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16
May

CAPA Sees Weak Market For Asian Airlines After Q1 Results

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Source: Manila Bulletin

MANILA, Philippines — The outlook for the normally buoyant Asian market has further dimmed following a rare quarterly loss for Singapore Airlines (SIA).

The Center for Asia Pacific Aviation (CAPA) noted that SIA group's first net loss since the global economic crisis of 2008 could be seen partially as an indication of its weakening market position. But in reality it is probably more indicative of the broader challengers facing Asia’s full-service airline sector, said CAPA.

"For at least the foreseeable future, market conditions remain bleak and the challenges confronting SIA remain daunting. The recession in Europe, which accounts for 16% of the group’s system-wide revenues, shows no signs of abating," said CAPA.

"SIA is also heavily exposed to the cargo market, which the group is expecting will remain depressed at least through the next quarter. SIA Cargo ended FY2012 with an operating loss of S$119 million (US$95 million)."

“Advance bookings for the coming quarter are higher year-on-year, albeit off a low base from the post-Japanese earthquake period last year. Promotional activities necessitated by intense competition amongst airlines are expected to place downward pressure on passenger yields, especially in Europe and the US where demand continues to be impacted by the anaemic economic outlook,” SIA says in its outlook for the new fiscal year.

“The recovery of air freight demand will be gradual, possibly only in the second half of the year. Cargo yields are likely to remain stagnant for the next quarter. Fuel prices are expected to remain at high levels, which will adversely impact the Group’s operating performance.”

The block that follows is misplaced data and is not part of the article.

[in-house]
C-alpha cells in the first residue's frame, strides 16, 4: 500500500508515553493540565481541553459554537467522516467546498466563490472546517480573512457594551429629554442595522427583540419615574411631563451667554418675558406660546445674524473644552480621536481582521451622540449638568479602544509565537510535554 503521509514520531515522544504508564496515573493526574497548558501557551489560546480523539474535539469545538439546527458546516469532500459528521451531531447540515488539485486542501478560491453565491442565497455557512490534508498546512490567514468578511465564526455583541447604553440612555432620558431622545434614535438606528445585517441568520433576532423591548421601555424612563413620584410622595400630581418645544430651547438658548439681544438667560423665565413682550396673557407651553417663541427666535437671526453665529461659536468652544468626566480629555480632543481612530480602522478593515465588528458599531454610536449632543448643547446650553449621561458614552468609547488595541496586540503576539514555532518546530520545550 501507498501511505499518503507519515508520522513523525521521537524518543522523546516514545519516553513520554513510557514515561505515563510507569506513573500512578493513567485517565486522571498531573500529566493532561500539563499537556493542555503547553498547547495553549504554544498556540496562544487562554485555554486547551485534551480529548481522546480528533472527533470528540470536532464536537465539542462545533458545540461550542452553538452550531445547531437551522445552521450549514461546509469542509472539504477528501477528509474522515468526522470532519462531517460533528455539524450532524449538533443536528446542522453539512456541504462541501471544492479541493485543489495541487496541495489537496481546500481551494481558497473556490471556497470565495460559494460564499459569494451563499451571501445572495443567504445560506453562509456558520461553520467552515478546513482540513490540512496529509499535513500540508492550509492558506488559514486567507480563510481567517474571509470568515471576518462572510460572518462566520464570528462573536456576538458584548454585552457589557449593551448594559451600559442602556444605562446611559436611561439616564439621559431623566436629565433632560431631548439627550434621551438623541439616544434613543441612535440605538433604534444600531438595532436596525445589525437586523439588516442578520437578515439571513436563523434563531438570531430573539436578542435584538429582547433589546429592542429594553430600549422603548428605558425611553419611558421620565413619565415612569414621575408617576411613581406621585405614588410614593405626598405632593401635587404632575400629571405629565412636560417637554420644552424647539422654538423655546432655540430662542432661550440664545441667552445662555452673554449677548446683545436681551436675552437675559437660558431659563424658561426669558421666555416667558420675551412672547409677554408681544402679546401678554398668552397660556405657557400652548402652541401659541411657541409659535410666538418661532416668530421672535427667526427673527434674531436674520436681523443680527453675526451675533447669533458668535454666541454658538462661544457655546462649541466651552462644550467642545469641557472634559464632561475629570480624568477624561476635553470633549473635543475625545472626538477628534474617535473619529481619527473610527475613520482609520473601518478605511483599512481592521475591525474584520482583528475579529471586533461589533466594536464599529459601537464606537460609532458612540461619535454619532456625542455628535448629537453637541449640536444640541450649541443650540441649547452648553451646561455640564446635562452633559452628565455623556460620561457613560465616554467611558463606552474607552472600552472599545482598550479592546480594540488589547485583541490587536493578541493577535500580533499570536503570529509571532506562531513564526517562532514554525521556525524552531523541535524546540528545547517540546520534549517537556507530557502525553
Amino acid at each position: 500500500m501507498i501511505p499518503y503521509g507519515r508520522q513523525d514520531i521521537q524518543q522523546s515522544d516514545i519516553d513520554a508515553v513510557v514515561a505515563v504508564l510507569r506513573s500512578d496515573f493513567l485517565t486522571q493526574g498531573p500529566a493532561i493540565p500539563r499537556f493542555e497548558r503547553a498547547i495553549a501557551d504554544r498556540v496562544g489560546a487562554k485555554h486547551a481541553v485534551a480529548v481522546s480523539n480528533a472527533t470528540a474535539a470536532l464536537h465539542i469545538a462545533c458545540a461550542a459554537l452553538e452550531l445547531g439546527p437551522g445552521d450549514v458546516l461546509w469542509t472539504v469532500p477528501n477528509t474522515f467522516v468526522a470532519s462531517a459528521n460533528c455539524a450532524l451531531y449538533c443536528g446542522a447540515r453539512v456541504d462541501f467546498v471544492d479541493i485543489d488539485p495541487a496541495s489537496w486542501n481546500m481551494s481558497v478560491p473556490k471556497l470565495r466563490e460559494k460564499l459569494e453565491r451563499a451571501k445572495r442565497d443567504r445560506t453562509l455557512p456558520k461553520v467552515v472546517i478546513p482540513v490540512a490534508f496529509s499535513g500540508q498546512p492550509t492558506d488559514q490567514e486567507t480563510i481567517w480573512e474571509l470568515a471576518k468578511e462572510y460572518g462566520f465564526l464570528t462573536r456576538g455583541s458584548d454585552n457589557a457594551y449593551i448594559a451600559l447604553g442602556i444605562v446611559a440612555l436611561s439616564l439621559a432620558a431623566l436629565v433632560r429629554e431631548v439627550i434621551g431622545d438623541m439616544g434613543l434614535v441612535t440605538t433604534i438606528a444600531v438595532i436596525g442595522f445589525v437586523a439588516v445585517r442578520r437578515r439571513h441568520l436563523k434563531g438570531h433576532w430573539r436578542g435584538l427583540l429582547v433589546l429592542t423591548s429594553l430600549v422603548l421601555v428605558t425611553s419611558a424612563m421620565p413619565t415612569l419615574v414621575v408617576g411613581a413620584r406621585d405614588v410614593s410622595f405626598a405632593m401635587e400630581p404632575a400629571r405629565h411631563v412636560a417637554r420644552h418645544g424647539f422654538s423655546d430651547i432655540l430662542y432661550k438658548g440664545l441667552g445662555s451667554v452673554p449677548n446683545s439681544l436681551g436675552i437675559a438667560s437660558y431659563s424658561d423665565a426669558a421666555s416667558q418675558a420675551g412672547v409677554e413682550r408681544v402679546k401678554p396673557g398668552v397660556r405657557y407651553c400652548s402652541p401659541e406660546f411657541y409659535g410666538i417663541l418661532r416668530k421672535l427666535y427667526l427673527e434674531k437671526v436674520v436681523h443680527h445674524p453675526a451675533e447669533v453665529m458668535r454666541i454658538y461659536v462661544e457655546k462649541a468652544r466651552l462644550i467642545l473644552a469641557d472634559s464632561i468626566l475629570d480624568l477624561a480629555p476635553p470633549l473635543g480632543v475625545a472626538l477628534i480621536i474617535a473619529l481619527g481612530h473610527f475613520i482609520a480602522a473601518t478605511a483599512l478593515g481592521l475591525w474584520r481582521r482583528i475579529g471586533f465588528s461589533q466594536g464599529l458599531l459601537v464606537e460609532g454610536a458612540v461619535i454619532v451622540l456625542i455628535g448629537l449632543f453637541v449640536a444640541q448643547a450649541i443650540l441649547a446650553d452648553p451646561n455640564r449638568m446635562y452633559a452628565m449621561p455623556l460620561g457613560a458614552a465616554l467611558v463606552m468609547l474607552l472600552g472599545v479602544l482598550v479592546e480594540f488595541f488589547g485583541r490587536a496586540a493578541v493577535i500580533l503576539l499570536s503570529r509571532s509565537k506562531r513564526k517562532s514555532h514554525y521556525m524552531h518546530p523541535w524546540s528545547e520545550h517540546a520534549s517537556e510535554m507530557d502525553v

While archrival Cathay Pacific Airways has had a higher profit margin than SIA over the last year, Cathay also has seen its profits slump significantly. Cathay recorded a 61% drop in profits for calendar 2011 to HK$5.501 billion (US$709 million) on revenues of HK$98.4 billion (US$12.7 billion).

Cathay has warned that its first half 2012 results “are expected to be disappointing.” Cathay cites continually high fuel prices and a weak cargo business, which it says in its warning “has shown no sign of a sustained recovery.” It also says that it continues to see softening in both economy and premium class yields.

CAPA says Cathay’s warning signals more than the poor SIA result that 2012 will be a tough year for Asia’s full-service airlines. Cathay is in a relatively better position than SIA given it is less exposed to the European market, is at the doorstep of mainland China market and does not currently face significant LCC competition in its home market. If Cathay sees gloomy skies ahead, the fundamental market conditions in Asia are clearly awry, says CAPA.

Leading the depressed situation is not only weakened economic conditions in Europe but a slowdown in mainland China, while almost every index measurable pointing to slowed growth in Europe, says CAPA.